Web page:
Thank you for the detail explanation on trouble shooting hollows.
Hoping you can give me some pointers before my next batch. My cookies looks perfect, it’s got nice height and nice feet. But they are hollow, and really sticky, can’t get them off my Silpats. I did the wiggle test to check for doneness before taking them out.
Cookies were baked for 14 mins @300F (this is giving some colour to it already too) My oven only have top coils, maybe I should try the pizza stone trick.
Just as an experiment, have you tried baking on Teflon paper or parchment. That will give you a better idea of whether or not you are getting enough heat to the shells. (Silpats can be a bit harder to conduct heat). After that, try not to overbeat the meringue too much and then use a longer baking time and slightly lower heat.
Thank you for the experiment suggestion. No I've not tried baking on Teflon paper or parchment. So what you are saying is, try it with the paper first, and when that works then I will have better success with Silpats with longer baking time and slightly lower heat?
Yes, if it works on Teflon and parchment, then your preparation technique is probably on the right track. Then you can try with Silpats with a longer bake time and slightly lower heat. If you don't have Teflon or parchment, just go right ahead do the second part of the suggestion. It should help.
Hello! Thank you for your helpful posts and trouble shooting guidelines. I have been getting really hollow macarons in recent bakes, I can see through them and I’m struggling to figure out what I’m doing wrong. I’m trying to make sure I don’t over whip the eggs or over mix the batter, but it doesn’t really change the hollowness. 😔
How are the feet to your macarons? If they spread outwards and have a huge hollow inside, then you should dry whipping the meringue a bit stiffer and then fold a little bit less than you usually do. If the feet are nice and dainty already, then scale back on the whipping and folding.
Dee Nargi says
Thank you this is all helpful. How much of the dried egg whites would you add to the dry ingredients?
Happy you found it useful. For my recipe, you can add 1/4 tsp - 1/2 tsp.
There is so much knowledge... Thank you mimi.. I just wanted to know that should i buy oven thermometer?.. As my oven is super hot even at 50 degree.. Its a home oven.. Its my mom's oven.. It was brought 25 yrs back.. It only has 50,100,150....,300 degrees celsius options.. And at 50 degree I baked macarons the feet spread.... Plz guide.. Thank you
Hmm... 50 degrees is not too high in fahrenheit so I'm not sure if I am reading that correctly. Please read my oven guide on some adjustments you can make to compensate for different oven conditions. XOXO, Mimi
Thank you so much for all the useful information on your site about macarons! I have been making them for about a year and kept having issues with them being hollow. I tried your recipe and tips this weekend and finally got non-hollow macarons!
I'm so happy to hear that! It really makes me happy to hear about this final step that helped you cross the finish line! Yay!!!
I am so glad I found your blog, you are very clear with very detailed information. I was reading about the contain of corn starch in powdered sugar, I would like to know what brands you use, I am using one that is corn free and is with tapioca starch because this is more expensive.
Thank you from your faithful follower
Thank you for the feedback. I'm happy you found it useful. Tbh, I buy any kind of powdered sugar that is on sale. They all work well for me. I generally use Rogers since it is readily available. Almost all the powdered sugar found at the major grocery stores here in Canada all contain corn starch as an anti-caking agent.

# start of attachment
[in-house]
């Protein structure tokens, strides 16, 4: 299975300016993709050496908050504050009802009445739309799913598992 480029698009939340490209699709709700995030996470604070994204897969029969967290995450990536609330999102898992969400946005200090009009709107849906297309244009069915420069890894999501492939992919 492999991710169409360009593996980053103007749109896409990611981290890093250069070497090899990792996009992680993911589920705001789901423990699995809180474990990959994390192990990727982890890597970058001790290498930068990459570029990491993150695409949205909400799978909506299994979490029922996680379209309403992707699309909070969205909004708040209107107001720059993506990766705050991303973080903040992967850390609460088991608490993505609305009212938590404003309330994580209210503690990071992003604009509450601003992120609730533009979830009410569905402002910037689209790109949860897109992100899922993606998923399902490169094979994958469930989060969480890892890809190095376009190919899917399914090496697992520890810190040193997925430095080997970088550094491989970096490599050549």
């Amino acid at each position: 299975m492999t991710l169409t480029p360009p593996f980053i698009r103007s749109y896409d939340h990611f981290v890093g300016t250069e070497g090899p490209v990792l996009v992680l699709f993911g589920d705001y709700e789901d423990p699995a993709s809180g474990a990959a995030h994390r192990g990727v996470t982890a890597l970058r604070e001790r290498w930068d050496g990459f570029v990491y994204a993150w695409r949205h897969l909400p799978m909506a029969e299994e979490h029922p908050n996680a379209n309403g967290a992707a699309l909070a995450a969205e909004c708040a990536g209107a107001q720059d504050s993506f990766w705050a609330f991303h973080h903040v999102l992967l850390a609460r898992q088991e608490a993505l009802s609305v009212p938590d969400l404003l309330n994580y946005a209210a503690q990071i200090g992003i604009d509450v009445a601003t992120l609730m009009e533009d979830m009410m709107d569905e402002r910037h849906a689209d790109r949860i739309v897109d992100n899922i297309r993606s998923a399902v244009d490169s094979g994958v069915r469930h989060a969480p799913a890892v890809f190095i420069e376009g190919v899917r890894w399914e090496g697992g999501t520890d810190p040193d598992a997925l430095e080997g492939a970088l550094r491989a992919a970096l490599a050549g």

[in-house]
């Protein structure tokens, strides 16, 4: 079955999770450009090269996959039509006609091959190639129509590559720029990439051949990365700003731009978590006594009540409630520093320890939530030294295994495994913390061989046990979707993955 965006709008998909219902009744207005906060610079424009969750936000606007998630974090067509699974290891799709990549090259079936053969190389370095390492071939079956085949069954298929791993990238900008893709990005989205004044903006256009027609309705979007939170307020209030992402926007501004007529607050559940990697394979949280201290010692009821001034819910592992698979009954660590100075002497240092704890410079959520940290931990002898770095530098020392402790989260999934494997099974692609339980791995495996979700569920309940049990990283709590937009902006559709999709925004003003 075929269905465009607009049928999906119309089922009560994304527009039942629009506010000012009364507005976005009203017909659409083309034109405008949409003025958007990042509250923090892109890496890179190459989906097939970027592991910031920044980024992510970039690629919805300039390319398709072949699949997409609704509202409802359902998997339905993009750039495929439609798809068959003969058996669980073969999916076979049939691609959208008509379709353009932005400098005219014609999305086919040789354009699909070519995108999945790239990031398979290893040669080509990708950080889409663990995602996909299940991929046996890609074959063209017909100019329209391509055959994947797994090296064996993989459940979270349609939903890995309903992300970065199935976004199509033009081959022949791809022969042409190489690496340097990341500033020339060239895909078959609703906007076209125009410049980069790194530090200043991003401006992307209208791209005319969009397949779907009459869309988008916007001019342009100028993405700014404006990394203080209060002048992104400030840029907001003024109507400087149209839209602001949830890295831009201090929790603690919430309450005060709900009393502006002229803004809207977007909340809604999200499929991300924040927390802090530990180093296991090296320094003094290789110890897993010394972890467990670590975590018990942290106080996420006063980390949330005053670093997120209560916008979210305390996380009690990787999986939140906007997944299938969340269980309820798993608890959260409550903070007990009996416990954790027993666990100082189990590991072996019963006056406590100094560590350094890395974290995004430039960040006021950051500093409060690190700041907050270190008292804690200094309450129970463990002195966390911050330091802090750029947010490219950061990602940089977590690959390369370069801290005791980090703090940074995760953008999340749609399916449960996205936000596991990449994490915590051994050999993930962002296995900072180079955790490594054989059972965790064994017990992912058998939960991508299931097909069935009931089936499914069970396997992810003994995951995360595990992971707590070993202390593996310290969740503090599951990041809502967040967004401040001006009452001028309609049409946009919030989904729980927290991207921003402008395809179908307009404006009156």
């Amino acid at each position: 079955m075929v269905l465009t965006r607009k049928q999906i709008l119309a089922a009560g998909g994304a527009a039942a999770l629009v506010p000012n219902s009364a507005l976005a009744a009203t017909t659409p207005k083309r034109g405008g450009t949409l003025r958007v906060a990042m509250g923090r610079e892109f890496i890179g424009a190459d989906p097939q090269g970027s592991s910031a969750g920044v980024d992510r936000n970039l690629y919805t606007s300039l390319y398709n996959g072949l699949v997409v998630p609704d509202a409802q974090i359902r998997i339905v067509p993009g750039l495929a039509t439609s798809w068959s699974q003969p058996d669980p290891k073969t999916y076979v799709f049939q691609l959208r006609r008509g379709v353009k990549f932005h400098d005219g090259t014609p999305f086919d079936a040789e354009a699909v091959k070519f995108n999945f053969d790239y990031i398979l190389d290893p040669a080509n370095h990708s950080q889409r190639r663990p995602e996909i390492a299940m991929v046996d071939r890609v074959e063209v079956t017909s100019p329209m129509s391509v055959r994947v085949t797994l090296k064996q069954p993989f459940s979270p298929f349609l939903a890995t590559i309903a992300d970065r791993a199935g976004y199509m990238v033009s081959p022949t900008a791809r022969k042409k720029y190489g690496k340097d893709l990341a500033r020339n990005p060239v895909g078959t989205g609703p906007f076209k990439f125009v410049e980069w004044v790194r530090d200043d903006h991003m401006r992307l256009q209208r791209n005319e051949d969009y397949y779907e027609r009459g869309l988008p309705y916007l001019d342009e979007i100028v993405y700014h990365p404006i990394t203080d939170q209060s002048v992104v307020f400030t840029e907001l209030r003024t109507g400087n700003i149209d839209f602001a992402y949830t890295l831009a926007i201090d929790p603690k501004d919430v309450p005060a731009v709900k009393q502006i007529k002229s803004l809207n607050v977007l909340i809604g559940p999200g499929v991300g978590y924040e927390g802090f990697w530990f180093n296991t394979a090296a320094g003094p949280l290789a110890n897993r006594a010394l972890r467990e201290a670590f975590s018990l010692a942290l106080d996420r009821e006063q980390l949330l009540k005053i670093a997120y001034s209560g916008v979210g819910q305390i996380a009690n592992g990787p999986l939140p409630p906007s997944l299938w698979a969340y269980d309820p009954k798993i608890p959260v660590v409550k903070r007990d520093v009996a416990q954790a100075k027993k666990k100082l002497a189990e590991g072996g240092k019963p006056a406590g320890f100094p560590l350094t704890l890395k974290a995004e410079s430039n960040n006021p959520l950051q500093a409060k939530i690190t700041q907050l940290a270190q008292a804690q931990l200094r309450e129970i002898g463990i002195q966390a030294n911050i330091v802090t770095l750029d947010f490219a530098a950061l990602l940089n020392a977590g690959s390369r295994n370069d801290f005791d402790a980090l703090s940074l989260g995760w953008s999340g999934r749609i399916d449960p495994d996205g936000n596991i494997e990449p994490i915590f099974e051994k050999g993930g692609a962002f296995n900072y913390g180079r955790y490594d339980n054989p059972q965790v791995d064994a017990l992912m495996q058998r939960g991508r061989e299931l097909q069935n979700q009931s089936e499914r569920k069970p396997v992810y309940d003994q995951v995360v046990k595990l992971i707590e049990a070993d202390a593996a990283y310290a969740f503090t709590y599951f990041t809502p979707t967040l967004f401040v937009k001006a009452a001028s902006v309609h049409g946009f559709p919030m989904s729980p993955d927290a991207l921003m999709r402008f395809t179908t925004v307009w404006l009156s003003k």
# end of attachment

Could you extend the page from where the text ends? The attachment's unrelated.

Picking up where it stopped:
Thank you for the great information all the time. I have been in Macarons journey for a while now and I am still struggle with hollow macarons often. Is it convection setting when you said baking temp 325°f? I usually bake 300°f with convection, I am thinking maybe temp is kinda low after I read this post....
There are so many factors to consider and even in terms of the temperature, it also depends on how your own oven operates. Every oven is different. I would try using a higher temperature and rule that out before making other changes. XOXO, Mimi
I have been trying to make macarons for a couple months now. I have finally gotten the shape of the macarons but they are completely hollow on the inside!!!
I tried every temp you listed but my macarons are still hollow. In the oven they rise suspiciously high and fast and lower a bit later. When they come out of the oven they look perfect with the feet and everything. I dont understand.
I am living in Colorado which is a higher altitude. Please do you have any suggestions? I think my batter is perfect but the oven thing is tripping me up. Even 300-275 is giving me hollows😭😭😭
Hmm... I don't know muuch about high altitude macaron baking. Perhaps if you have some insights to share with us that would be great 🙂
I live in Colorado and YES!! This is my exact experience!
High altitude friends! I feel your pain with the uncertainty. I had a ton of problems with hollow and overall texture. I've tried multiple recipes, temperatures, macronage techniques. I still get hollows, but the void has gotten MUCH smaller. I think my problems now are related to slightly over beaten meringue.
I use Mimi's recipe, but with 60g egg whites and 54g granulated sugar. This adjustment was after some experimentation informed by altitude corrections I found on the Betty Crocker website for other air leavened desserts (angel food cake). At higher altitude, water boils faster (as I'm sure y'all know), so I tried making the macaron batter "wetter".
For my little non convection oven, I do about 325F for 10 minutes. (I crank it up to 350 and then knock it down to 325 before I put them in).
Like I said, I have seen improvement on the hollow issue, but it has not fully gone away. I'm really curious to see if other high altitude people can make the French method work. If you try out more egg white in the recipe, I'd love to hear how it goes!
PS: I have some friends in Colorado who have had success using Italian meringue. It might be worth a try. (I'm still too lazy to do it)
Roua Hammoud says
I wondered if the inside of macaron shell should be dry when you take them from the oven. I noticed that me macaron are pretty full when I get them out from the oven but tend to develop a hollow when they colon down. What am I doing wrong? My macarons interior are quite chewey and moist when right after baking. Please help!!!
Yes, it should be dry inside when you break it open. If it's still wet, then they will collapse after cooling. XOXO, Mimi